How to draft an AI policy


AI has been around for decades, but there’s been a substantial increase in the use (or, at least, talk about the use) of AI within the workplace as a result of recent advances in AI, in particular, in relation to generative AI tools.

Organisations need to ensure that there is appropriate and clear governance in relation to the use of AI within their businesses, so that they can harness the many benefits and exciting opportunities AI presents, whilst mitigating its potential risks. In this article, we set out some of the key issues to consider when preparing and implementing an AI policy.

Is a new policy required?

Start by considering whether a specific AI policy is required. If a business is proposing to ban or substantially limit the use of AI, it may be more appropriate (not to mention easier) to update existing policies.

Even if a specific AI policy is needed, it is likely existing policies will also need to be updated in order to accommodate the use of AI. For example, the use of certain AI tools will expose the business to new and different data security risks, requiring the implementation of more robust cybersecurity measures and a corresponding update to the IT security and data protection policies.

What is the scope and purpose of the policy?

A business should set out clearly the scope and purpose of its AI policy. For example, the policy should make clear if it covers all uses of AI within the business or is focussed on use of generative AI by certain parts of the business. It’s also helpful to explain the reasons for putting a policy in place, including by reference to the ethical and legal considerations and the risks associated with the use of AI. It should be made clear at the start of the policy that there are defined structures and processes in place for the use of AI. We would recommend the “scope and purpose” section is kept concise – we have seen examples of AI policies where the “scope and purpose” section is so long that it detracts from the substance of the policy and makes it a difficult read. 

Which AI tools can be used?

A business should investigate (and consult with staff) on any current or proposed use of AI tools.

The policy should:

  • list any AI tools that are banned completely;
  • list any AI tools that are approved for use and, importantly, the specified purposes for which such AI tools can be used; and
  • set out the process to follow if staff wish to use an approved AI tool for a different purpose or an AI tool that does not appear on the approved list.

What should staff bear in mind when using approved AI tools?

The policy should include clear guidelines on how to use AI tools, including how to address the risks associated with the relevant AI tools (after review of each AI tool’s Ts&Cs). Although some of the risks may depend on the size of the business, its sector and the context in which AI tools are used, the following are likely to be relevant to many businesses:

  • requiring staff, before making use of any AI tools, to read and acknowledge the AI policy and complete training on use of AI tools;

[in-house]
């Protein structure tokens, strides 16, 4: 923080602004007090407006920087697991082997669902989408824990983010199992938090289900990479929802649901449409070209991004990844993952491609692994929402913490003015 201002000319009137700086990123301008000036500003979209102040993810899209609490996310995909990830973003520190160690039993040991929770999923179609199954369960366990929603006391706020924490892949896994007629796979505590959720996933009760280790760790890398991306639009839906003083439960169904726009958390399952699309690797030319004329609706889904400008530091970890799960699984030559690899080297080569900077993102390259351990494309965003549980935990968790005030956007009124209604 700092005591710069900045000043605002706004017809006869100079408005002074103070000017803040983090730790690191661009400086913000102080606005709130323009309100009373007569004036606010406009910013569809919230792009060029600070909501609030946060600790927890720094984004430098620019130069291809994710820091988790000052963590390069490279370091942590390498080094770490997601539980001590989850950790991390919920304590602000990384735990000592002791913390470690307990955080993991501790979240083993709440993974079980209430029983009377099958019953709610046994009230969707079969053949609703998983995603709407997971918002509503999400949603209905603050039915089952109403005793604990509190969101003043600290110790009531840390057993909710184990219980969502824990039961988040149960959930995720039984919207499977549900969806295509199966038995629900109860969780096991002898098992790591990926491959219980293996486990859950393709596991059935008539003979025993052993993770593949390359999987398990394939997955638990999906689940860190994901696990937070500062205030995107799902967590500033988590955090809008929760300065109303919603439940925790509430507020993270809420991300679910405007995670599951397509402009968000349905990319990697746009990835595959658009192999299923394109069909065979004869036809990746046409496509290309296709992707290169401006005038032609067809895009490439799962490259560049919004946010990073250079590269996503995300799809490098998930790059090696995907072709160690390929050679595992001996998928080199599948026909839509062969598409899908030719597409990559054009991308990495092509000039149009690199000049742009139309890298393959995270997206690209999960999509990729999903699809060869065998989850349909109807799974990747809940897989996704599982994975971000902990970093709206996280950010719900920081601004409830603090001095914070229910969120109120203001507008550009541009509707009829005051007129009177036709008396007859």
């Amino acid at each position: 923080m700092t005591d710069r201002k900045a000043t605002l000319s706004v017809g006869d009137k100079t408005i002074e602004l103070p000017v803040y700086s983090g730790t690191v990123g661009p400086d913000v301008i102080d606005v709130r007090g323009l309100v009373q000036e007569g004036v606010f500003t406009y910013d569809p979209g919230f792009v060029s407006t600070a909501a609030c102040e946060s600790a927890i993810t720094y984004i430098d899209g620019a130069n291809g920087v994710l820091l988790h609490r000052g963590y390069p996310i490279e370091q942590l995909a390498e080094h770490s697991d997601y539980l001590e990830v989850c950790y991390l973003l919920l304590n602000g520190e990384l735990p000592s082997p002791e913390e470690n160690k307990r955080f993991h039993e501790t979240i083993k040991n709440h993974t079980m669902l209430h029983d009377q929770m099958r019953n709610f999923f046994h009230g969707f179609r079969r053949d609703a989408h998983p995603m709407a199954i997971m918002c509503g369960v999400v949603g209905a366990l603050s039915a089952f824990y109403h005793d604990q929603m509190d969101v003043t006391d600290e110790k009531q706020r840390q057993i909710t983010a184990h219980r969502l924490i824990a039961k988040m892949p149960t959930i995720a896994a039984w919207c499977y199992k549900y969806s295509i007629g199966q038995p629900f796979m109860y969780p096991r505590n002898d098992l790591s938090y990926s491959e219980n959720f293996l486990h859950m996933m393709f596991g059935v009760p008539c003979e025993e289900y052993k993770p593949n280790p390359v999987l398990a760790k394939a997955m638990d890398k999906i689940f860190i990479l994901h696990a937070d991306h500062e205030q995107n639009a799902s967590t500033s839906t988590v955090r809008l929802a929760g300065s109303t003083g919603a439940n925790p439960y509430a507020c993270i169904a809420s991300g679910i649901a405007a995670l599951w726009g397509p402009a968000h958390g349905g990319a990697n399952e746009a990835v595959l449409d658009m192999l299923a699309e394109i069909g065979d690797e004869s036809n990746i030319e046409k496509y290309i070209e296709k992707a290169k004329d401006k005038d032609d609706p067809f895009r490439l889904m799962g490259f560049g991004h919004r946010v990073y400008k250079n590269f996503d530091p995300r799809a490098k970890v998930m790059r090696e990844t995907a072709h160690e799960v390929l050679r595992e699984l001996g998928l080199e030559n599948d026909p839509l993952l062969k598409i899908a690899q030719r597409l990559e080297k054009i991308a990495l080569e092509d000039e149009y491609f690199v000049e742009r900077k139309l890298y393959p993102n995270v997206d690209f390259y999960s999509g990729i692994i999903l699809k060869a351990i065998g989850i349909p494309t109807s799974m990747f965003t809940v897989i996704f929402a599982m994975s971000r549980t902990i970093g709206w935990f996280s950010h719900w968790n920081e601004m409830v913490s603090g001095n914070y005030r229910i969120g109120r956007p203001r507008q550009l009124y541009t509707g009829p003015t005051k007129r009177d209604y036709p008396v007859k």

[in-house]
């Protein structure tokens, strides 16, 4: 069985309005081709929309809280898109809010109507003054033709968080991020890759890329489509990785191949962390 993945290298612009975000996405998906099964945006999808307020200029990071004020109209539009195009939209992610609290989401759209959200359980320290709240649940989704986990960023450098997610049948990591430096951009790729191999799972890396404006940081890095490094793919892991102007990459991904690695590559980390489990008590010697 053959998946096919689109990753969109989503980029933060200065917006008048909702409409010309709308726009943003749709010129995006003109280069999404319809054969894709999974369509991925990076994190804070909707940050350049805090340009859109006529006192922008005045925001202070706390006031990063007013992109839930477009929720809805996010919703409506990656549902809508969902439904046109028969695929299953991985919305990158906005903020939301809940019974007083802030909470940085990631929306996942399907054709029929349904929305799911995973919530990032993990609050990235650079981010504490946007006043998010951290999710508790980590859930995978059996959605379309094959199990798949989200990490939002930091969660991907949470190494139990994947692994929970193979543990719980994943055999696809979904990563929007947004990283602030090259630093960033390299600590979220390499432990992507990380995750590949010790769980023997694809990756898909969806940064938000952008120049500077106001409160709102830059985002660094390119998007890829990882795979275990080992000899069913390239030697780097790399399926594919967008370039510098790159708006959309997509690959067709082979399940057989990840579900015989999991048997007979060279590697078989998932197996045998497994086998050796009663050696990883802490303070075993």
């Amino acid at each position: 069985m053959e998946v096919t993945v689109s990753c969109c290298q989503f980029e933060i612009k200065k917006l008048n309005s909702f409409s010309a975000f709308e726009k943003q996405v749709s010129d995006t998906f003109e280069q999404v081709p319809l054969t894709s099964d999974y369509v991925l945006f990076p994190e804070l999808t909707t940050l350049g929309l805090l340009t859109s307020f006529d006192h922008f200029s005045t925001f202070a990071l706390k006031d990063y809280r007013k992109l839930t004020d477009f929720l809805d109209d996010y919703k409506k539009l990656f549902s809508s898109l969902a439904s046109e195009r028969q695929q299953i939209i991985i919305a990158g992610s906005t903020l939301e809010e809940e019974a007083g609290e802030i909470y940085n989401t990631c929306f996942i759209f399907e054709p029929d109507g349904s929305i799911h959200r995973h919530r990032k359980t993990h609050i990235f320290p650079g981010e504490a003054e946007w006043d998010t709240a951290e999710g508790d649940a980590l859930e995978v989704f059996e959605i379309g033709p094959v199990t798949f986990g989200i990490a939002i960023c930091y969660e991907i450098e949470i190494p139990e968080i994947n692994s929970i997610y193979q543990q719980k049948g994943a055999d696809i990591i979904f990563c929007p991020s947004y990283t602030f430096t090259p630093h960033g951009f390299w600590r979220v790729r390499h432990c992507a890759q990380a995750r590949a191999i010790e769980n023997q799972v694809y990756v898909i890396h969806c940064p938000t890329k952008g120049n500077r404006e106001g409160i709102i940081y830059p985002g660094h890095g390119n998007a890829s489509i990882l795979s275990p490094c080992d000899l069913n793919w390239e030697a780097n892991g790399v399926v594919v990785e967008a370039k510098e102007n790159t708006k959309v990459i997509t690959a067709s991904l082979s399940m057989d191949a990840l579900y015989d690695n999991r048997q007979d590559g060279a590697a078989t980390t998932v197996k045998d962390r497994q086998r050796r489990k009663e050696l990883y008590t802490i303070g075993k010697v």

• requiring staff to report any breach of policy or any AI-related incident (such as a data or security breach);
  • making clear the need to check and comply with the third-party terms of use of each AI tool and setting out any specific conditions for use of a certain AI tool. For example, certain AI tools may require the insertion of watermarks;
  • providing examples of how AI tools may be used in the context of the business, with examples of approved use cases for different roles;
  • requiring staff to indicate if and to the extent that their work has been produced or undertaken using AI tools; and
  • restrictions on inputting certain data and materials into AI tools.


The policy should:

  • define the roles and responsibilities of different stakeholders, ensuring a clear chain of accountability, including with respect to responsibility for raising awareness of the policy;
  • set out the process to follow if there is a breach of the AI policy, or a data or security breach associated with the use of AI, making clear which individual(s) or team(s) should be informed and who will be responsible for remedying any breaches; and
  • state clearly the consequences for breach of the AI policy.

Businesses will need to do more than simply draft an AI policy and then leave it in a drawer. To help ensure compliance with the policy, businesses should consider how best to communicate and raise awareness of the policy, including providing mandatory training to staff on the policy and any approved AI tools (and repeating this training as appropriate).

How often should the policy be reviewed and updated?

AI technology is developing at a rapid rate, with new and updated AI tools being made available on a regular basis. In addition, the introduction of AI-related legislation and regulatory requirements will affect the way in which businesses can use AI. For example, the proposed EU AI Act will impose a number of restrictions and obligations on the development and use of AI systems. It follows that a business will need to put in place a mechanism to ensure that its AI policy is reviewed and updated on a regular basis, including inviting feedback from staff.

A business should consider the best way to keep staff updated on changes to its AI policy, including allocating responsibility for communication of policy updates to an appropriate individual or team. The policy should make clear that each member of staff is responsible for keeping up to date with the AI policy. The latest version of the AI policy should be accessible to all staff, with major policy changes communicated across the business.